KB: Hans Ulrich and I came up with the concept for “11 Rooms” after a trip to Rome—sparked in part after viewing Villa Borghese, with room after room of sculptures, and a silver-painted street performer who was outside.
HUO: And so in conversation, we decided to curate a sculpture gallery; one room after the other, but in each room it would be a “living sculpture,” to quote Gilbert and George, always a human being or more than one person, but not the artist himself. We were discussing the idea of rules of the game of exhibitions…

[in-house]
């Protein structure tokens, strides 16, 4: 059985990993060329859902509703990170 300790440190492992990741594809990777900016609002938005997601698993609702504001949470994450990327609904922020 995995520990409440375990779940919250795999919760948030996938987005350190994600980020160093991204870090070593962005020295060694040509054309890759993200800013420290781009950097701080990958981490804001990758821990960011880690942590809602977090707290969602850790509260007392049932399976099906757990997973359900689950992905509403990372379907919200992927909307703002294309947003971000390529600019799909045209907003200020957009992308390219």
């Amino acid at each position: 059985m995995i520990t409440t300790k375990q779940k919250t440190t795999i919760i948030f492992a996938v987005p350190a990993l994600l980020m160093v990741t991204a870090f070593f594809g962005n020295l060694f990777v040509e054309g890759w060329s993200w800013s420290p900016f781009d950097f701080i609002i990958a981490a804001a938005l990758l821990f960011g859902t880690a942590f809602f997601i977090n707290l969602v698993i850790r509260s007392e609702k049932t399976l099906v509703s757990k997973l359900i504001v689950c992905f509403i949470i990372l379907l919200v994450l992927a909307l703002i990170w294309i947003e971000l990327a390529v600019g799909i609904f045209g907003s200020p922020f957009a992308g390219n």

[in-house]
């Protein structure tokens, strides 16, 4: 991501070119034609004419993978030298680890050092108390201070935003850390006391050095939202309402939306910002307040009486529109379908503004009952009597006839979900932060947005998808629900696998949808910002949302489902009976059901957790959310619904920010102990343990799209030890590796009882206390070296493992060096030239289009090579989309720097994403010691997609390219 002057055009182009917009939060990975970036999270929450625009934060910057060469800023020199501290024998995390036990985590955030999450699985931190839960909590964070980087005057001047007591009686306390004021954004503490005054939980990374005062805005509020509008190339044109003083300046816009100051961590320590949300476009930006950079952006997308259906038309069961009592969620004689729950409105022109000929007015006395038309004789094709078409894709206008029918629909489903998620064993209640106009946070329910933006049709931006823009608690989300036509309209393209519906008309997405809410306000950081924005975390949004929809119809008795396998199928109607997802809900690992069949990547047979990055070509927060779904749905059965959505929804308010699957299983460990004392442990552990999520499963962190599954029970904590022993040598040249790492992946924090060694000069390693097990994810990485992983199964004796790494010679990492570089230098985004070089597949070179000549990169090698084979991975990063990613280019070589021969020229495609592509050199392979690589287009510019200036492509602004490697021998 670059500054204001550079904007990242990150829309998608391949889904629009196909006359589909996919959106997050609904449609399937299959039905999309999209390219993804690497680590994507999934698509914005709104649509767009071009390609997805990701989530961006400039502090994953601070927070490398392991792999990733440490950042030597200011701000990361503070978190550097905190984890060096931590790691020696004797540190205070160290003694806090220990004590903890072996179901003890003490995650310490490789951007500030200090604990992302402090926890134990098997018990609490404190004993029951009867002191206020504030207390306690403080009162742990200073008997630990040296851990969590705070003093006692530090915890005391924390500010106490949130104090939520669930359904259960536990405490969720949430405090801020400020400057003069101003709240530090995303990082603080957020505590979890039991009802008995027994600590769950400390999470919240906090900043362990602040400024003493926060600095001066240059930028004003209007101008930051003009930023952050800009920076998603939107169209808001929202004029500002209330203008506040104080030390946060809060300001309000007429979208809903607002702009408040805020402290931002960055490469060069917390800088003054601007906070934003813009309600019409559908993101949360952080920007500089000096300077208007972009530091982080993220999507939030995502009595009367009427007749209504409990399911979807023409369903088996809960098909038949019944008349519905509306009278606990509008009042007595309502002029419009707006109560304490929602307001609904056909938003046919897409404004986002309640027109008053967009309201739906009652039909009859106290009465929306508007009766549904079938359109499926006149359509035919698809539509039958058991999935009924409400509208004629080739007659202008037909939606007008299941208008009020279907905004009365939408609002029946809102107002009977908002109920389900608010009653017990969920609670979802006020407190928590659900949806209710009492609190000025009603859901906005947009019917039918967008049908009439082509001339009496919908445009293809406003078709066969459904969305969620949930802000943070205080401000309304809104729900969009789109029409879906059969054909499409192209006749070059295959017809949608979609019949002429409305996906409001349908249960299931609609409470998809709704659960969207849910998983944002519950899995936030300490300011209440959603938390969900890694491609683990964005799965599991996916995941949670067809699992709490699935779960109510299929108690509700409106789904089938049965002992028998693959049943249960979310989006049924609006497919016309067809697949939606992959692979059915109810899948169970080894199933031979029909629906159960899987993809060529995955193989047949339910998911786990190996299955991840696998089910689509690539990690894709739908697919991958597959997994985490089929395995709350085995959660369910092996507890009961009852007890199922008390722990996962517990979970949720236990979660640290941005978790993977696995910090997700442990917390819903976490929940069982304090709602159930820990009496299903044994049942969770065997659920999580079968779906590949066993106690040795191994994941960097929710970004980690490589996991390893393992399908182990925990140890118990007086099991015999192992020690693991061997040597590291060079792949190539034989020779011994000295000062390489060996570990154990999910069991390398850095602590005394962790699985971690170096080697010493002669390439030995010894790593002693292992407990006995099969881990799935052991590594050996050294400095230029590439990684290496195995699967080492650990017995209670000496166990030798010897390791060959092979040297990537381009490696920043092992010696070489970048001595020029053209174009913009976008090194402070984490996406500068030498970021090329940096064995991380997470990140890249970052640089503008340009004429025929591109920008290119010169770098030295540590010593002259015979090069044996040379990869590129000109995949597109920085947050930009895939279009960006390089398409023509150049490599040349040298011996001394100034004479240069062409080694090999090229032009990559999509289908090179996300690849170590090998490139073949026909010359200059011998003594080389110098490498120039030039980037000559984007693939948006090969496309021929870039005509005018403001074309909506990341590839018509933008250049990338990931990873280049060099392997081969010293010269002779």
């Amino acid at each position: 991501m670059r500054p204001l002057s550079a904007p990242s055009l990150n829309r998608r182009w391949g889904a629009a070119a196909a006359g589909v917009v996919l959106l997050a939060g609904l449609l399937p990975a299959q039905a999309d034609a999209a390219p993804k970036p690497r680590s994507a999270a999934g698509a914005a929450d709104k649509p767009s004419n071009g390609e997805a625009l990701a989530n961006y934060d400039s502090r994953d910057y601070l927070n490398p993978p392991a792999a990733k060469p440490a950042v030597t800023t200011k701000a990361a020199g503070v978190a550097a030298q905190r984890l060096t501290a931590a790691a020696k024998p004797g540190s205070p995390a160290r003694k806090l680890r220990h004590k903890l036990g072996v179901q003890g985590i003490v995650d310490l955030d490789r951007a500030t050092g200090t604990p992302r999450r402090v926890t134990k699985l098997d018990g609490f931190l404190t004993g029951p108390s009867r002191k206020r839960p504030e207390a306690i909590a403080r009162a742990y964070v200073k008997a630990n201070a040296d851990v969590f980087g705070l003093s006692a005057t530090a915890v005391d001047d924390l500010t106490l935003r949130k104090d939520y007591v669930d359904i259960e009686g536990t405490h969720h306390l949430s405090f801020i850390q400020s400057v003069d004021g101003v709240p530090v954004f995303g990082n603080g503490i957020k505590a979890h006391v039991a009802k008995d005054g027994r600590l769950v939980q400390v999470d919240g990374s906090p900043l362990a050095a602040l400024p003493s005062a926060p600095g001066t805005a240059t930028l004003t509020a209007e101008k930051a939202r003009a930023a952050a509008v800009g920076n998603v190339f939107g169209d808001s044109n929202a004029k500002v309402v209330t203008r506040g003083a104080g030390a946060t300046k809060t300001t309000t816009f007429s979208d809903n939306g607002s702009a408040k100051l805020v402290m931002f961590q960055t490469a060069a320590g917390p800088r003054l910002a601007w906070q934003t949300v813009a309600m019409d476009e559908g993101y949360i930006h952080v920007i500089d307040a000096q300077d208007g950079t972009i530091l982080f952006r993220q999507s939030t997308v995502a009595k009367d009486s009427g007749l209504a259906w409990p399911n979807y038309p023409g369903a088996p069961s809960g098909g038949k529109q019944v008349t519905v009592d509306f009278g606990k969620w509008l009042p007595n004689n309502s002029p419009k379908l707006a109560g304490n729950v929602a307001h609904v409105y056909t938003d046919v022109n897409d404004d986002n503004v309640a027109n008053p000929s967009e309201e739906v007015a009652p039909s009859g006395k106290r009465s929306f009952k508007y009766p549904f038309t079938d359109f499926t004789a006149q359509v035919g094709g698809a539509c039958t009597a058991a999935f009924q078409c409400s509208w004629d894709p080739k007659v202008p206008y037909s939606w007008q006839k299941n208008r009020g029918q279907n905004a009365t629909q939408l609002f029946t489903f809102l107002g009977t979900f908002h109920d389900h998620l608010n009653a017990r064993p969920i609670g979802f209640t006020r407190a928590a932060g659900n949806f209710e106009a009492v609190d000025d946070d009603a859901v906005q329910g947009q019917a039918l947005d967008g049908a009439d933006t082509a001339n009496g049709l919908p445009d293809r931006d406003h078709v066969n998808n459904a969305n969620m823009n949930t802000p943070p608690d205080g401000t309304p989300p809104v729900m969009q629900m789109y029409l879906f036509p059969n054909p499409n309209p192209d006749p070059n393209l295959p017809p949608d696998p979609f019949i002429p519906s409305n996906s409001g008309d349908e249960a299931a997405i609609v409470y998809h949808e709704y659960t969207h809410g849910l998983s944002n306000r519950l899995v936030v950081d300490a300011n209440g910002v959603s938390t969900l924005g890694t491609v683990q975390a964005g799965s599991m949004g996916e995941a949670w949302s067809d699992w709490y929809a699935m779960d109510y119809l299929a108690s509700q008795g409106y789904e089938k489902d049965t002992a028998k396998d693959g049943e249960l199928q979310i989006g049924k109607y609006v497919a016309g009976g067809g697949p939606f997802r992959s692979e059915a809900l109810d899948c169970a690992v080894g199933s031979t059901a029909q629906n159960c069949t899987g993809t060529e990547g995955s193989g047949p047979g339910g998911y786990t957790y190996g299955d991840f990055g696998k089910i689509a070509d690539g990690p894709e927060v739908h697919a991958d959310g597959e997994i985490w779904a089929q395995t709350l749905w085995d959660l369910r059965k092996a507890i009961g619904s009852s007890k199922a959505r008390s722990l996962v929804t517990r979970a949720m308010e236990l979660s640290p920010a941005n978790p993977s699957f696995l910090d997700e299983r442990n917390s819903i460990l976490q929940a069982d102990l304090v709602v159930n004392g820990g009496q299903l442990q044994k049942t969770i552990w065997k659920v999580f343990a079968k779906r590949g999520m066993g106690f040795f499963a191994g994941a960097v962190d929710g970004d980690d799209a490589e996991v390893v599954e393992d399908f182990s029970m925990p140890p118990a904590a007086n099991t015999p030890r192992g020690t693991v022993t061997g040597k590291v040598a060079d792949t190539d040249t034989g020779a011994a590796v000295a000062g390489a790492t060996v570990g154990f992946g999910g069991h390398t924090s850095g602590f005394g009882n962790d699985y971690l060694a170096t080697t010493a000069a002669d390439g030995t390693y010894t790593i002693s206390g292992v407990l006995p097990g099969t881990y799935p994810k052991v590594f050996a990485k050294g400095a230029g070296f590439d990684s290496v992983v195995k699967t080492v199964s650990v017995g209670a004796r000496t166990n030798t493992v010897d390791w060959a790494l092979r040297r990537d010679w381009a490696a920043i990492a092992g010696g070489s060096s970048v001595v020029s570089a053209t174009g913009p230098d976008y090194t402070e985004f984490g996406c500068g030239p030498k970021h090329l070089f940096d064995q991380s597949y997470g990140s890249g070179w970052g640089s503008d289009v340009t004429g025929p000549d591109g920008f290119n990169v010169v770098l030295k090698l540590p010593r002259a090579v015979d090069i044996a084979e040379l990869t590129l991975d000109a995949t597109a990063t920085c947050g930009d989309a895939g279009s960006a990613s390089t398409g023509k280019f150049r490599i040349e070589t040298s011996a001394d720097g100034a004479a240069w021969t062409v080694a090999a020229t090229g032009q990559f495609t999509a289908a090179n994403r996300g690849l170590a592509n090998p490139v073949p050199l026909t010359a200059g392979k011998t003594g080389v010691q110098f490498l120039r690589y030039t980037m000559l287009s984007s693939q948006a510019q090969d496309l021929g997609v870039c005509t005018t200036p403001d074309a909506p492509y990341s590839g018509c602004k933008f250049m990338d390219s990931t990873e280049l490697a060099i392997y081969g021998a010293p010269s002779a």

KB: Right. While one could say that it is primarily semantics, it is arguable that living sculpture is a specific type of performance art.
HUO: It is time-based art, but it is not performance. It has to stay in duration. “14 Rooms” is a classical sculpture gallery when the works are there during opening hours from 11am to 7pm, but when the last visitors leave and the museum closes its doors, all the sculptures go home, too.
KB: Potentially these pieces can be reinstalled, reenacted, which is why the show tours and has evolved. This is intended as a dialogue.
HUO: Only one more room than “13 Rooms” in Sydney, but it was so difficult to pick just one artist.
KB: So we decided to add two; including an additional room by
, to serve as an epilogue.
On site specificity, immersion, and the evolution of “Rooms.”